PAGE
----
New Plateau in the Western Ghats
- 20 Jan 2023
- 4 min read
Why in News?
Recently, a rare low-altitude basalt plateau discovered in Maharashtra in the Western Ghats can help study the effects of climate change on species survival and increase awareness of the conservation needs of rock outcrops and their immense biodiversity value in the global context.
What are the Important Findings About the Plateau?
- Low-Altitude Basalt Plateau: This is the fourth type of plateau to be identified in the region; the previous three are laterites at high and low altitudes and basalt at high altitudes.
- Diverse Biodiversity: During the survey of the plateau, 76 species of plants and shrubs from 24 different families were reported. This is considered an important discovery, as the plateau shares the vegetation with the three other rock outcrops, simultaneously holding a few unique species.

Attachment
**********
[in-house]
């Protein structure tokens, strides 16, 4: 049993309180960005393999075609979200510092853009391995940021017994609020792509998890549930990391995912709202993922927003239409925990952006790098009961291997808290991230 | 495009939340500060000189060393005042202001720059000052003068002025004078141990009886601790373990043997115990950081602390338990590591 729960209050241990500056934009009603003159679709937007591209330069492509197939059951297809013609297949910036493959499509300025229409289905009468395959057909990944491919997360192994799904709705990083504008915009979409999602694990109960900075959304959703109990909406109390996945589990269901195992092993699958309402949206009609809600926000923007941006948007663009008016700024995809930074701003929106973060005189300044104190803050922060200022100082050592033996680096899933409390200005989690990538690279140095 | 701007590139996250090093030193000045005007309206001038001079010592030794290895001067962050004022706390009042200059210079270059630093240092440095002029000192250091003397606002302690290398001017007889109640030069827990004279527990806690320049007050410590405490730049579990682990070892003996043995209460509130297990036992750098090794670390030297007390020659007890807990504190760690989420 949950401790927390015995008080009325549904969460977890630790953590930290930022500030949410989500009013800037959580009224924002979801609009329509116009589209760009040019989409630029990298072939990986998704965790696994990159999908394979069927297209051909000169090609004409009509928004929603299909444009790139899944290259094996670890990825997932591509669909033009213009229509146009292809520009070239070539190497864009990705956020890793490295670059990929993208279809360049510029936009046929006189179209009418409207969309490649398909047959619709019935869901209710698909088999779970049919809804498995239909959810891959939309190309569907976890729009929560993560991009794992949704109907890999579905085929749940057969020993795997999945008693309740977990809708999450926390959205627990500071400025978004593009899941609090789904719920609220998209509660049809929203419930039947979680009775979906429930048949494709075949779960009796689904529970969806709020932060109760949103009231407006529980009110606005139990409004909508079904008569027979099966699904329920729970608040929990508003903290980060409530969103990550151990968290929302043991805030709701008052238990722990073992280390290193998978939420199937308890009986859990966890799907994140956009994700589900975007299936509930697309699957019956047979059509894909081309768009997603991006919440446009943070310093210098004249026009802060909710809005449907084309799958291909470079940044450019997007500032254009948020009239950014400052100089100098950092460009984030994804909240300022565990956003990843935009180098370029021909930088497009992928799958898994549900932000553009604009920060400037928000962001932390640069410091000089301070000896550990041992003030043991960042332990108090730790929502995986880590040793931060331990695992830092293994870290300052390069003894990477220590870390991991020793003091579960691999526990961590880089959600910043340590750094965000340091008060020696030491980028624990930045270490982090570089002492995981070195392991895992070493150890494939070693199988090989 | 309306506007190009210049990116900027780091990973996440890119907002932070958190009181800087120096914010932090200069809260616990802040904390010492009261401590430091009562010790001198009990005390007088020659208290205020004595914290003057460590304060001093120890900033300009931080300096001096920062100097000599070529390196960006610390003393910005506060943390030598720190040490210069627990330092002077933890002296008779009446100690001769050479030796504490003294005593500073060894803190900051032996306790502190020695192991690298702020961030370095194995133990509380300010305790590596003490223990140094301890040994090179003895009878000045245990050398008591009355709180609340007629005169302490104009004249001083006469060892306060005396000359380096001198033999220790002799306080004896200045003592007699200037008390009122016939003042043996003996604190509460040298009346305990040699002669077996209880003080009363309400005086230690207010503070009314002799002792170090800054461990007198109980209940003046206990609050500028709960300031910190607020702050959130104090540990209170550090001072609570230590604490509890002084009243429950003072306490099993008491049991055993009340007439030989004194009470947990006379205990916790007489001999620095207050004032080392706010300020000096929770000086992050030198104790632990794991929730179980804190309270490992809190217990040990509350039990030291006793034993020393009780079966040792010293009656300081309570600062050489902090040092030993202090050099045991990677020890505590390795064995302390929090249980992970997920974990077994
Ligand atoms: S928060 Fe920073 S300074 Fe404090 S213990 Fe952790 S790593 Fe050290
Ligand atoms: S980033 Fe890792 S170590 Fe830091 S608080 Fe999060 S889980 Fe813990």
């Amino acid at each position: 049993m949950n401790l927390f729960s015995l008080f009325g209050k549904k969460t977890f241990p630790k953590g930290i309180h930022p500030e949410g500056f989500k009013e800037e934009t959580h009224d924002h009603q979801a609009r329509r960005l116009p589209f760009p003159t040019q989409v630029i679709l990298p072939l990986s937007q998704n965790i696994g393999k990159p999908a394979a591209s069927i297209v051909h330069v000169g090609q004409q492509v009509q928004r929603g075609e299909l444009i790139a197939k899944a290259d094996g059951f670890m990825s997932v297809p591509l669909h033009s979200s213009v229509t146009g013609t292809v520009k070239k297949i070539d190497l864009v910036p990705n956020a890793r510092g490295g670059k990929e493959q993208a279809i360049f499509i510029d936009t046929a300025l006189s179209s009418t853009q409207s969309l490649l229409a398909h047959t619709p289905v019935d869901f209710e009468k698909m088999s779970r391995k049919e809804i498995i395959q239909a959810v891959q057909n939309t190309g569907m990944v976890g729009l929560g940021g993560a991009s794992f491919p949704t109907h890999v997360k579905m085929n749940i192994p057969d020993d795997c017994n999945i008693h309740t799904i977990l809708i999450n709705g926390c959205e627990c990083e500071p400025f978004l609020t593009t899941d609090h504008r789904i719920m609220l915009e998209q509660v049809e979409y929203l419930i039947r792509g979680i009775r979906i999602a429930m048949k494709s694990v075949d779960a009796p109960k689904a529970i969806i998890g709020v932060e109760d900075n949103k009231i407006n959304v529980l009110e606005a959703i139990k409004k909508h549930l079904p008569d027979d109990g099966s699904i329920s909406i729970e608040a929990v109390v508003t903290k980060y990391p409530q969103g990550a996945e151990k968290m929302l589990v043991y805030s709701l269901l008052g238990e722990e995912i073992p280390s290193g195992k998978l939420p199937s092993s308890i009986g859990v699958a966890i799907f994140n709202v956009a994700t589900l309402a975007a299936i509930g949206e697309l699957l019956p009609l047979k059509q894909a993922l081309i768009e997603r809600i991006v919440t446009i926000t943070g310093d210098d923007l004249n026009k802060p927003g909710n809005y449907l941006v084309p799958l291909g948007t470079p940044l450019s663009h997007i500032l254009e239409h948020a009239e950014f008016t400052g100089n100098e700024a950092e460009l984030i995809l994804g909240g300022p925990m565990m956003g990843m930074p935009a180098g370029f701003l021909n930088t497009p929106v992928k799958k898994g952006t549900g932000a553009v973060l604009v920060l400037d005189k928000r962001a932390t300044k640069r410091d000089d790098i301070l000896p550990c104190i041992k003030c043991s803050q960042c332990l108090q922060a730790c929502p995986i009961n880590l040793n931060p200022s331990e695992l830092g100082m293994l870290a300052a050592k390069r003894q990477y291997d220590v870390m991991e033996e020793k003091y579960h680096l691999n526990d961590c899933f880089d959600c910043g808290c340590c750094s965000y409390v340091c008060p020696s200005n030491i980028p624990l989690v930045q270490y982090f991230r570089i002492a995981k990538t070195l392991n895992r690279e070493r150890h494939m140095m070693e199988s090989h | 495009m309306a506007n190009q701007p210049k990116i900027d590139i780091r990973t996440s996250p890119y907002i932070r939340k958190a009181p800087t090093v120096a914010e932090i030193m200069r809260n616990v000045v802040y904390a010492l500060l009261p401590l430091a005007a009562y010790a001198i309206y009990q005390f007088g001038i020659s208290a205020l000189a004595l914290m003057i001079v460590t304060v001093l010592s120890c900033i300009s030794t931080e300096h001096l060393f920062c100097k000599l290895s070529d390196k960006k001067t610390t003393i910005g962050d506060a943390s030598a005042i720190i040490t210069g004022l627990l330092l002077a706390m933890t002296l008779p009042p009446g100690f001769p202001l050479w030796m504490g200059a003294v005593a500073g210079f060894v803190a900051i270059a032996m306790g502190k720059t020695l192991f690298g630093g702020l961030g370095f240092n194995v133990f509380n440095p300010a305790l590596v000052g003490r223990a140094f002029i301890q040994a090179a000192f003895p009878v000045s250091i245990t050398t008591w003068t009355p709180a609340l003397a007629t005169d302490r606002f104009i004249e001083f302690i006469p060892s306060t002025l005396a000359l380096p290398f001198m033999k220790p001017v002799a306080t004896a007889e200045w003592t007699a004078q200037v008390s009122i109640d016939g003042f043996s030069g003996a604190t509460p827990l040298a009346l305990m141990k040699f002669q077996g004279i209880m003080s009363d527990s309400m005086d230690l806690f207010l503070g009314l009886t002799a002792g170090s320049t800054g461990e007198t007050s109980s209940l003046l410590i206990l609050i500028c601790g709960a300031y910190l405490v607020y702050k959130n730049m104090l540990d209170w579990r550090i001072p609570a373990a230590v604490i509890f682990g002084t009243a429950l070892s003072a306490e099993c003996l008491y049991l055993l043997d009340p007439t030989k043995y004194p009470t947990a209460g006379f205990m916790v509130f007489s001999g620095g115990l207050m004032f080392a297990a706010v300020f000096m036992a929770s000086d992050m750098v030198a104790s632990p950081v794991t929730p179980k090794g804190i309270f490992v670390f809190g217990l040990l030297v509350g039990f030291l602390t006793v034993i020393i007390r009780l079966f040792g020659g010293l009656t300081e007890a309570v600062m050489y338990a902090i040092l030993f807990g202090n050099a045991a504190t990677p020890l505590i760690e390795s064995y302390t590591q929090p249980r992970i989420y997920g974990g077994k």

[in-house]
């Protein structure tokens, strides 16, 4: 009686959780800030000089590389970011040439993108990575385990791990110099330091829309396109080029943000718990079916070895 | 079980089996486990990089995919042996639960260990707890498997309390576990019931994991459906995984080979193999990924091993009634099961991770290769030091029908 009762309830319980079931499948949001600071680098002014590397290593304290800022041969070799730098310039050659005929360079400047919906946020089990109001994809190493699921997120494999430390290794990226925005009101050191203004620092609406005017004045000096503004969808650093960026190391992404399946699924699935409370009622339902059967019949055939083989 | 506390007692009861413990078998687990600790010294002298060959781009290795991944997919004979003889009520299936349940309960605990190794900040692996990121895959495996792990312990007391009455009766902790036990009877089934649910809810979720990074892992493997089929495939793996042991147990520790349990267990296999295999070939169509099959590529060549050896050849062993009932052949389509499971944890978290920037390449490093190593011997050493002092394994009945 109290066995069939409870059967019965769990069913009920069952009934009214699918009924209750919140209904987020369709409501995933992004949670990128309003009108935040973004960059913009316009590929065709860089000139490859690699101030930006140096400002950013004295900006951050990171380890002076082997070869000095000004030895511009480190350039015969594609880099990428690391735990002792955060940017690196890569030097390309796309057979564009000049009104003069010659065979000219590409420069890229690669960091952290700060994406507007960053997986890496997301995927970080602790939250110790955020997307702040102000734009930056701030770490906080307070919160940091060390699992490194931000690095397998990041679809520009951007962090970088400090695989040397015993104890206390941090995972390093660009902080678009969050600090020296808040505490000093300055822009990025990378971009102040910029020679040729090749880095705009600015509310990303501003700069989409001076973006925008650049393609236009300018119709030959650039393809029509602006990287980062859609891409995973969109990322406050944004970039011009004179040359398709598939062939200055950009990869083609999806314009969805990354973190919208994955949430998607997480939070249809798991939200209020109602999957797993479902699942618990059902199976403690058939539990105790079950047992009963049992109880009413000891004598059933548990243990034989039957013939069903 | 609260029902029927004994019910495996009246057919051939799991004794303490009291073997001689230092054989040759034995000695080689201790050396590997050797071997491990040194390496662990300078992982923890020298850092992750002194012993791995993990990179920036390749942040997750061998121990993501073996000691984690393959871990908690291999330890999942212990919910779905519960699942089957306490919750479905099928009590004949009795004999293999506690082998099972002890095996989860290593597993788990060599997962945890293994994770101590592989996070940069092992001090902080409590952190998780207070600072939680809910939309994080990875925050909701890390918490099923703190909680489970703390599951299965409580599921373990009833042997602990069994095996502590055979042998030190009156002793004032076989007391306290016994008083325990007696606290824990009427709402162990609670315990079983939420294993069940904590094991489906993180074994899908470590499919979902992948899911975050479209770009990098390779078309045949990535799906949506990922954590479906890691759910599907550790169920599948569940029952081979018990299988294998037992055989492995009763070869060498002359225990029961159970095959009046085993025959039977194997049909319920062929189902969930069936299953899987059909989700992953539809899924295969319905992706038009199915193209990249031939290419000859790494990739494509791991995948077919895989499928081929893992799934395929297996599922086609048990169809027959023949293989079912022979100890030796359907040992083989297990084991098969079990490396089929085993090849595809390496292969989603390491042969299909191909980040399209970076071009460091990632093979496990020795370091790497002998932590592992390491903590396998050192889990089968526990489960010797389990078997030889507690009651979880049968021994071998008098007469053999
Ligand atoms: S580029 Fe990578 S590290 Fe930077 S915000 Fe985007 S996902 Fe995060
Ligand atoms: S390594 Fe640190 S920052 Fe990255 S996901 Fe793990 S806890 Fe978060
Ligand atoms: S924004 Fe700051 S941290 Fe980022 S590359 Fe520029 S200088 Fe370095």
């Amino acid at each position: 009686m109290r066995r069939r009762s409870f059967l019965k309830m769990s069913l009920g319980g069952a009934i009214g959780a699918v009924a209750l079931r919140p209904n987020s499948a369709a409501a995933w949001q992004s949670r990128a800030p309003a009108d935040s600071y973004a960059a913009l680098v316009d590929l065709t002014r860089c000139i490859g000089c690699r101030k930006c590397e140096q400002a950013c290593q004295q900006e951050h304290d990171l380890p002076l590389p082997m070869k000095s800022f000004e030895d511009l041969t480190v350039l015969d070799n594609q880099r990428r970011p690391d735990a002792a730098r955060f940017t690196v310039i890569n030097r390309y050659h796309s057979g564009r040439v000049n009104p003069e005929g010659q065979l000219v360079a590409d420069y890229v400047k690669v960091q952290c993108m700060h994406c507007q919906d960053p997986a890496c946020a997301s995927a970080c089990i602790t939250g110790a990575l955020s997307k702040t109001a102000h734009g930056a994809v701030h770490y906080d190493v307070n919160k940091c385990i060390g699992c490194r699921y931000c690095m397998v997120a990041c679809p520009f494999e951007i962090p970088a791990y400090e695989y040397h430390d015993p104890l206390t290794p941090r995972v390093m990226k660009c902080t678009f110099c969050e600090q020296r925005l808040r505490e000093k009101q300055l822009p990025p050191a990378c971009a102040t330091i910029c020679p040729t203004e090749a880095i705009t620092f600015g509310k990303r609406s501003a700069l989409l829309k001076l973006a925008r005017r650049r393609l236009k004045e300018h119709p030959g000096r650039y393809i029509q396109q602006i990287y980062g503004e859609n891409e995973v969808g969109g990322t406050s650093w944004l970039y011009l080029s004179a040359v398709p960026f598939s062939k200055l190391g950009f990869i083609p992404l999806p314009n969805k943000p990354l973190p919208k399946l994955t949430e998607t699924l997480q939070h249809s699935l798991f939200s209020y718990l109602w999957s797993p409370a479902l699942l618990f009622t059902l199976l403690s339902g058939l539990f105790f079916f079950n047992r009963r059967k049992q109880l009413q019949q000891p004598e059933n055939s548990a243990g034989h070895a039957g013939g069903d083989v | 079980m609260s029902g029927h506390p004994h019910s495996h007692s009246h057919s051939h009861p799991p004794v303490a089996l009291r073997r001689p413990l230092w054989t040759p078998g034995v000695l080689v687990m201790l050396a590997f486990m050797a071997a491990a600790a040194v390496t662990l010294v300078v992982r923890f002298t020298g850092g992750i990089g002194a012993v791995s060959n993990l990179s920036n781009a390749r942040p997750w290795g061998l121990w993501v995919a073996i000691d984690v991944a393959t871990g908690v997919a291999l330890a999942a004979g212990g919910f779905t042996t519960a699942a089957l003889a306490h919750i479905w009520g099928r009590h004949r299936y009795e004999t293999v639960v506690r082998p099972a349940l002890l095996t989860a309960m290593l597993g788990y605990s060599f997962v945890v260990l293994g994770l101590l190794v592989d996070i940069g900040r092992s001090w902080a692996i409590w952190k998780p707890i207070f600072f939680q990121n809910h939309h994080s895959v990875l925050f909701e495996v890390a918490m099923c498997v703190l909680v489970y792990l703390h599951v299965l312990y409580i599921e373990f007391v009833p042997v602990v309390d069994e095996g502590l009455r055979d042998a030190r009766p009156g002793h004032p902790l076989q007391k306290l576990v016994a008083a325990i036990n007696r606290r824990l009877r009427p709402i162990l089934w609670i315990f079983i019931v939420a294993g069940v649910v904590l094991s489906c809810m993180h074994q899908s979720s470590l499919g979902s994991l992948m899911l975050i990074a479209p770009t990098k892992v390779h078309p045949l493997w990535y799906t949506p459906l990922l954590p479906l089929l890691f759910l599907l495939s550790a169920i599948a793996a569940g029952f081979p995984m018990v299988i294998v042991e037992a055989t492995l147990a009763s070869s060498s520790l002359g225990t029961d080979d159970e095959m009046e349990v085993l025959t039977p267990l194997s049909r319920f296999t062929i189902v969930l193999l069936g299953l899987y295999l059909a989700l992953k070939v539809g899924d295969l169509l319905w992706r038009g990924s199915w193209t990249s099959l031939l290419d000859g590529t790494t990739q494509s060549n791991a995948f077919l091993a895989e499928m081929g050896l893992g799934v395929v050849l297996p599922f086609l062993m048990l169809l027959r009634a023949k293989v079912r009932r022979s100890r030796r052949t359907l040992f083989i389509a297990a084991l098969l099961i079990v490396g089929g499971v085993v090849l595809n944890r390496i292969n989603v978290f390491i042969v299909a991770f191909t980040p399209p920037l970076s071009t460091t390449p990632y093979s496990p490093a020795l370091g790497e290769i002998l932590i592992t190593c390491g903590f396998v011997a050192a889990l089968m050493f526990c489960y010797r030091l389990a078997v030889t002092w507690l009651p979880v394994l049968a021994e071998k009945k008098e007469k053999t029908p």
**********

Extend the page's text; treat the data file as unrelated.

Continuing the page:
- This gives a unique model system to study the species' interactions in varying environmental conditions.
Note: Rock outcrops have seasonal water availability, limited soil and nutrients, making them ideal laboratories to study the effects of climate change on species survival. Plateaus are thus a valuable source of insight into how species can survive in extreme conditions.
Western Ghats: What's Important to Know?
- Western Ghats consists of a chain of mountains running parallel to India’s Western Coast and passing from the states of Kerala, Maharashtra, Goa, Gujarat, Tamil Nadu and Karnataka.
- The Western Ghats is one of four global biodiversity hotspots in India.
- It is recognized as a UNESCO World Heritage Site.
- The Ghats influence the Indian monsoon weather patterns that mediate the warm tropical climate of the region.
- They act as a barrier to rain-laden monsoon winds that sweep in from the south-west.
- Western Ghats are home to tropical evergreen forests, as well as to 325 globally threatened species.
- Plateaus are the dominant landscapes in the Western Ghats, significant because of the predominance of endemic species.